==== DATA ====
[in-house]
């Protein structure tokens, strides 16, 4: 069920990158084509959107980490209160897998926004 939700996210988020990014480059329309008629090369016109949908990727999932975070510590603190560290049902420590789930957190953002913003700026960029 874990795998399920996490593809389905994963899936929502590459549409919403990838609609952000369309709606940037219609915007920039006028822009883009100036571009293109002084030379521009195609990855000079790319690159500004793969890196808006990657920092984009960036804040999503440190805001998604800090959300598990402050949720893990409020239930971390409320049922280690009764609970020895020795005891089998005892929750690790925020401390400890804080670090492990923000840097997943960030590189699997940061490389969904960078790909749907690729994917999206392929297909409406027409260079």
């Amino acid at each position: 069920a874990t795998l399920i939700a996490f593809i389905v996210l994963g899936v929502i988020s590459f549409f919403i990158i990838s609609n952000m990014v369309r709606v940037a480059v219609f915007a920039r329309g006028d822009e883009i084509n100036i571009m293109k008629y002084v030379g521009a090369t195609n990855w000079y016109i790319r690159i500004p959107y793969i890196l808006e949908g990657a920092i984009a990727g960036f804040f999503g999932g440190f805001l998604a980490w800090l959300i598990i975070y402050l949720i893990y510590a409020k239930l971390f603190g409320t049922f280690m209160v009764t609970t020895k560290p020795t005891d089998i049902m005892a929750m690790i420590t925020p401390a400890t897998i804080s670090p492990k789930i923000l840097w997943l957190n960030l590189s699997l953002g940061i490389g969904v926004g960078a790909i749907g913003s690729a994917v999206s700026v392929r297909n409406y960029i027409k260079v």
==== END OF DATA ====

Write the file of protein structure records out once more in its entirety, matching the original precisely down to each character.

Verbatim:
[in-house]
């Protein structure tokens, strides 16, 4: 069920990158084509959107980490209160897998926004 939700996210988020990014480059329309008629090369016109949908990727999932975070510590603190560290049902420590789930957190953002913003700026960029 874990795998399920996490593809389905994963899936929502590459549409919403990838609609952000369309709606940037219609915007920039006028822009883009100036571009293109002084030379521009195609990855000079790319690159500004793969890196808006990657920092984009960036804040999503440190805001998604800090959300598990402050949720893990409020239930971390409320049922280690009764609970020895020795005891089998005892929750690790925020401390400890804080670090492990923000840097997943960030590189699997940061490389969904960078790909749907690729994917999206392929297909409406027409260079």
């Amino acid at each position: 069920a874990t795998l399920i939700a996490f593809i389905v996210l994963g899936v929502i988020s590459f549409f919403i990158i990838s609609n952000m990014v369309r709606v940037a480059v219609f915007a920039r329309g006028d822009e883009i084509n100036i571009m293109k008629y002084v030379g521009a090369t195609n990855w000079y016109i790319r690159i500004p959107y793969i890196l808006e949908g990657a920092i984009a990727g960036f804040f999503g999932g440190f805001l998604a980490w800090l959300i598990i975070y402050l949720i893990y510590a409020k239930l971390f603190g409320t049922f280690m209160v009764t609970t020895k560290p020795t005891d089998i049902m005892a929750m690790i420590t925020p401390a400890t897998i804080s670090p492990k789930i923000l840097w997943l957190n960030l590189s699997l953002g940061i490389g969904v926004g960078a790909i749907g913003s690729a994917v999206s700026v392929r297909n409406y960029i027409k260079v």